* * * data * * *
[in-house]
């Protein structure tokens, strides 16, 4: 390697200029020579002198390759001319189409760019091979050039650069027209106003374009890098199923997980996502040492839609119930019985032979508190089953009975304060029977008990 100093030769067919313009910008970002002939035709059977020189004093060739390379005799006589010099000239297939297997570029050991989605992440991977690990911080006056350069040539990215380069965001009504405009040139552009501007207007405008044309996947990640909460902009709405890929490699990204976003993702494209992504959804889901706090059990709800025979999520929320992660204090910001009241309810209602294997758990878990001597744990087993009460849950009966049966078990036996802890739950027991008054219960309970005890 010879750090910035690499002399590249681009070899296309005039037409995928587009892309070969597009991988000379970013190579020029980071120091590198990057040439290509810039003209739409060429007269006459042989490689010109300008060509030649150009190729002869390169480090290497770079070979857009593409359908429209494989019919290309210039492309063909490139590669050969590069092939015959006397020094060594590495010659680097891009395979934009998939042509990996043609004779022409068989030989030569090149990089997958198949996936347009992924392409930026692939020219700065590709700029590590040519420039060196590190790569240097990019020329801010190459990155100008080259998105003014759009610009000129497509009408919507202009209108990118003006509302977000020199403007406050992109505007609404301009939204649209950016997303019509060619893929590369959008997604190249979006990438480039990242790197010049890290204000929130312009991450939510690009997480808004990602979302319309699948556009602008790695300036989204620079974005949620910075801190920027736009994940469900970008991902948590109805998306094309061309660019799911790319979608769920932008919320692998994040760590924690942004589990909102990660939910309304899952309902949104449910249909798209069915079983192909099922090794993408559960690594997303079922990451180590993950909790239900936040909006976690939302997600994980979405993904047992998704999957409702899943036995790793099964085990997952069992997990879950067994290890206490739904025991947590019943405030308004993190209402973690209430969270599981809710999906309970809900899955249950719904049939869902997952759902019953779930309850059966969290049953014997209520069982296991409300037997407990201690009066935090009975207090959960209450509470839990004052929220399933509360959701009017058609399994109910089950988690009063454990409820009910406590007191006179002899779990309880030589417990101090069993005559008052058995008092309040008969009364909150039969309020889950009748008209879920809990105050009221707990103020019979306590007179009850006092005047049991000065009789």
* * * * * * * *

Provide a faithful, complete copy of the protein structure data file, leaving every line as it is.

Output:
[in-house]
């Protein structure tokens, strides 16, 4: 390697200029020579002198390759001319189409760019091979050039650069027209106003374009890098199923997980996502040492839609119930019985032979508190089953009975304060029977008990 100093030769067919313009910008970002002939035709059977020189004093060739390379005799006589010099000239297939297997570029050991989605992440991977690990911080006056350069040539990215380069965001009504405009040139552009501007207007405008044309996947990640909460902009709405890929490699990204976003993702494209992504959804889901706090059990709800025979999520929320992660204090910001009241309810209602294997758990878990001597744990087993009460849950009966049966078990036996802890739950027991008054219960309970005890 010879750090910035690499002399590249681009070899296309005039037409995928587009892309070969597009991988000379970013190579020029980071120091590198990057040439290509810039003209739409060429007269006459042989490689010109300008060509030649150009190729002869390169480090290497770079070979857009593409359908429209494989019919290309210039492309063909490139590669050969590069092939015959006397020094060594590495010659680097891009395979934009998939042509990996043609004779022409068989030989030569090149990089997958198949996936347009992924392409930026692939020219700065590709700029590590040519420039060196590190790569240097990019020329801010190459990155100008080259998105003014759009610009000129497509009408919507202009209108990118003006509302977000020199403007406050992109505007609404301009939204649209950016997303019509060619893929590369959008997604190249979006990438480039990242790197010049890290204000929130312009991450939510690009997480808004990602979302319309699948556009602008790695300036989204620079974005949620910075801190920027736009994940469900970008991902948590109805998306094309061309660019799911790319979608769920932008919320692998994040760590924690942004589990909102990660939910309304899952309902949104449910249909798209069915079983192909099922090794993408559960690594997303079922990451180590993950909790239900936040909006976690939302997600994980979405993904047992998704999957409702899943036995790793099964085990997952069992997990879950067994290890206490739904025991947590019943405030308004993190209402973690209430969270599981809710999906309970809900899955249950719904049939869902997952759902019953779930309850059966969290049953014997209520069982296991409300037997407990201690009066935090009975207090959960209450509470839990004052929220399933509360959701009017058609399994109910089950988690009063454990409820009910406590007191006179002899779990309880030589417990101090069993005559008052058995008092309040008969009364909150039969309020889950009748008209879920809990105050009221707990103020019979306590007179009850006092005047049991000065009789």